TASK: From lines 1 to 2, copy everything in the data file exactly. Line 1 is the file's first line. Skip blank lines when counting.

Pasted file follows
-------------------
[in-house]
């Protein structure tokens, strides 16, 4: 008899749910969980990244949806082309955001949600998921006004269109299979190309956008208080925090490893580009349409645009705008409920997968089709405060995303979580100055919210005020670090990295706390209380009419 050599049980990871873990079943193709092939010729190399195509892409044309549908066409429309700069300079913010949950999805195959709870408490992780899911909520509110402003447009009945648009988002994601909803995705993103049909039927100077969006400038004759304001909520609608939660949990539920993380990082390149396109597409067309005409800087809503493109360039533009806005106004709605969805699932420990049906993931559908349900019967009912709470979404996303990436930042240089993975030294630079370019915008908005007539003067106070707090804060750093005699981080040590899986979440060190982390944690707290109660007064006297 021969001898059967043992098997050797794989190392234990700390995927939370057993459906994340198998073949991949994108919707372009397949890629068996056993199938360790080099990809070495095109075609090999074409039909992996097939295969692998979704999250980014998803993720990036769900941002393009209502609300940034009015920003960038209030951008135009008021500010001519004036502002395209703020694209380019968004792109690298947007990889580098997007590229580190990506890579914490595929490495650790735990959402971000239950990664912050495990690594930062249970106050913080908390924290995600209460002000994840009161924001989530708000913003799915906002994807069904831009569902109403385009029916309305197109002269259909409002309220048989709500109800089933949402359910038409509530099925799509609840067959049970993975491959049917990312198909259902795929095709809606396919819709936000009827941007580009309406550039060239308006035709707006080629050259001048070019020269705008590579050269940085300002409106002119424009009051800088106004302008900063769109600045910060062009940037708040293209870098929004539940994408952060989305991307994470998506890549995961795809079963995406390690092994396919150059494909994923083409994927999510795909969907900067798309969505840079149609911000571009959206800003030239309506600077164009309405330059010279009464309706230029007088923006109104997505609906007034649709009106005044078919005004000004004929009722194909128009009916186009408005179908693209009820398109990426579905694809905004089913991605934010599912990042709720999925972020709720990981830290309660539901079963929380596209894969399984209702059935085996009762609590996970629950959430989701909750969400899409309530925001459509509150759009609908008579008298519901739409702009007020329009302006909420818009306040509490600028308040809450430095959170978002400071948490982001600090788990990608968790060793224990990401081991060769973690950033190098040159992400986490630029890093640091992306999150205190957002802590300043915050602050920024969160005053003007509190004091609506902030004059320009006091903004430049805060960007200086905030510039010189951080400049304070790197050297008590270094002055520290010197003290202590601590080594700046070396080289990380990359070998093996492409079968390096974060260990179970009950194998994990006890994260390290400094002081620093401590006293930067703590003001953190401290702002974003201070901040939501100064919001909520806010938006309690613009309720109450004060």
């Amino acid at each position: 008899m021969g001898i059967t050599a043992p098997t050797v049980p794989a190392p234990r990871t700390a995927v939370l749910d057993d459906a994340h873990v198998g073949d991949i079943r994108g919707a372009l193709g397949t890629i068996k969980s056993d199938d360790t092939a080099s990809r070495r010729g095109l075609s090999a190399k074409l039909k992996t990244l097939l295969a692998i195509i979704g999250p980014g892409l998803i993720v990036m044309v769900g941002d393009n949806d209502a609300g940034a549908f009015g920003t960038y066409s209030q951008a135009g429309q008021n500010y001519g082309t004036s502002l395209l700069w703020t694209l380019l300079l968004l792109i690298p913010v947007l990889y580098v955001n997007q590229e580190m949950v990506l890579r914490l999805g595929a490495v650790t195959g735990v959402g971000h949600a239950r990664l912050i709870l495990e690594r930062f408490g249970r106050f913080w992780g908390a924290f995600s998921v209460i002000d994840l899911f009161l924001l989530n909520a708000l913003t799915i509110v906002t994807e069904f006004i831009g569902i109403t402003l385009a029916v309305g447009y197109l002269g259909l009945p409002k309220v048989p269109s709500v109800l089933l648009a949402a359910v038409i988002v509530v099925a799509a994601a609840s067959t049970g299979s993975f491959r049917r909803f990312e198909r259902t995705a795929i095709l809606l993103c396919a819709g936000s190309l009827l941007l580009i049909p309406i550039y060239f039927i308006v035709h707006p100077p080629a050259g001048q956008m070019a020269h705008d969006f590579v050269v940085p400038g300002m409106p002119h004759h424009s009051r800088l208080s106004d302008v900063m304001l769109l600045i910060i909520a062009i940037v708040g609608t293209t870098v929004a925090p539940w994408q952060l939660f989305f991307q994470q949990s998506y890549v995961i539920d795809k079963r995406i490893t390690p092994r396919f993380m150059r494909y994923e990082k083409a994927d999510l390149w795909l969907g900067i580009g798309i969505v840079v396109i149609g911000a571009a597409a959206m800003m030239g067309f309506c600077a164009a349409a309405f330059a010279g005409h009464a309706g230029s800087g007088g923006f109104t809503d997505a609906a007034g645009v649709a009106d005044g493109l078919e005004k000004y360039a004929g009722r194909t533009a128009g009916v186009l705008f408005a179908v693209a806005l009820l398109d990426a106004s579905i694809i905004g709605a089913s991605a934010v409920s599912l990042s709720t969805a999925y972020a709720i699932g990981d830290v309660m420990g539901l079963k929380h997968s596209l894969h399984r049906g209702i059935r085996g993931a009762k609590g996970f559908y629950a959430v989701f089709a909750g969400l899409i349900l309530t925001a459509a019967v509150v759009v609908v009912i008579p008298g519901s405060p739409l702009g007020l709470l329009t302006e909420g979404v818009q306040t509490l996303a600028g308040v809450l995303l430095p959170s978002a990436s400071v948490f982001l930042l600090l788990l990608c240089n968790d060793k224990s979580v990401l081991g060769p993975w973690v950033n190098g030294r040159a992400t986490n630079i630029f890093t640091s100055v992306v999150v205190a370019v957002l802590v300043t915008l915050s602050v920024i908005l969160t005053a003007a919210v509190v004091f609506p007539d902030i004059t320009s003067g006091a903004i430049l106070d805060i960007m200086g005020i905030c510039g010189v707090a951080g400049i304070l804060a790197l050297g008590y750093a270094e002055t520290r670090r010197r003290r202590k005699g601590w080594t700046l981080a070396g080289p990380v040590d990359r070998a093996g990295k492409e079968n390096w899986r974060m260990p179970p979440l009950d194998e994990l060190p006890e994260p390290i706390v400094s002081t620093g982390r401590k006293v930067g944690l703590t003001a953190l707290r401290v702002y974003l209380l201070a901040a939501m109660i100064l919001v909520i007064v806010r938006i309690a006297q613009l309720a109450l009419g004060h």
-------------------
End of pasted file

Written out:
[in-house]
């Protein structure tokens, strides 16, 4: 008899749910969980990244949806082309955001949600998921006004269109299979190309956008208080925090490893580009349409645009705008409920997968089709405060995303979580100055919210005020670090990295706390209380009419 050599049980990871873990079943193709092939010729190399195509892409044309549908066409429309700069300079913010949950999805195959709870408490992780899911909520509110402003447009009945648009988002994601909803995705993103049909039927100077969006400038004759304001909520609608939660949990539920993380990082390149396109597409067309005409800087809503493109360039533009806005106004709605969805699932420990049906993931559908349900019967009912709470979404996303990436930042240089993975030294630079370019915008908005007539003067106070707090804060750093005699981080040590899986979440060190982390944690707290109660007064006297 021969001898059967043992098997050797794989190392234990700390995927939370057993459906994340198998073949991949994108919707372009397949890629068996056993199938360790080099990809070495095109075609090999074409039909992996097939295969692998979704999250980014998803993720990036769900941002393009209502609300940034009015920003960038209030951008135009008021500010001519004036502002395209703020694209380019968004792109690298947007990889580098997007590229580190990506890579914490595929490495650790735990959402971000239950990664912050495990690594930062249970106050913080908390924290995600209460002000994840009161924001989530708000913003799915906002994807069904831009569902109403385009029916309305197109002269259909409002309220048989709500109800089933949402359910038409509530099925799509609840067959049970993975491959049917990312198909259902795929095709809606396919819709936000009827941007580009309406550039060239308006035709707006080629050259001048070019020269705008590579050269940085300002409106002119424009009051800088106004302008900063769109600045910060062009940037708040293209870098929004539940994408952060989305991307994470998506890549995961795809079963995406390690092994396919150059494909994923083409994927999510795909969907900067798309969505840079149609911000571009959206800003030239309506600077164009309405330059010279009464309706230029007088923006109104997505609906007034649709009106005044078919005004000004004929009722194909128009009916186009408005179908693209009820398109990426579905694809905004089913991605934010599912990042709720999925972020709720990981830290309660539901079963929380596209894969399984209702059935085996009762609590996970629950959430989701909750969400899409309530925001459509509150759009609908008579008298519901739409702009007020329009302006909420818009306040509490600028308040809450430095959170978002400071948490982001600090788990990608968790060793224990990401081991060769973690950033190098040159992400986490630029890093640091992306999150205190957002802590300043915050602050920024969160005053003007509190004091609506902030004059320009006091903004430049805060960007200086905030510039010189951080400049304070790197050297008590270094002055520290010197003290202590601590080594700046070396080289990380990359070998093996492409079968390096974060260990179970009950194998994990006890994260390290400094002081620093401590006293930067703590003001953190401290702002974003201070901040939501100064919001909520806010938006309690613009309720109450004060």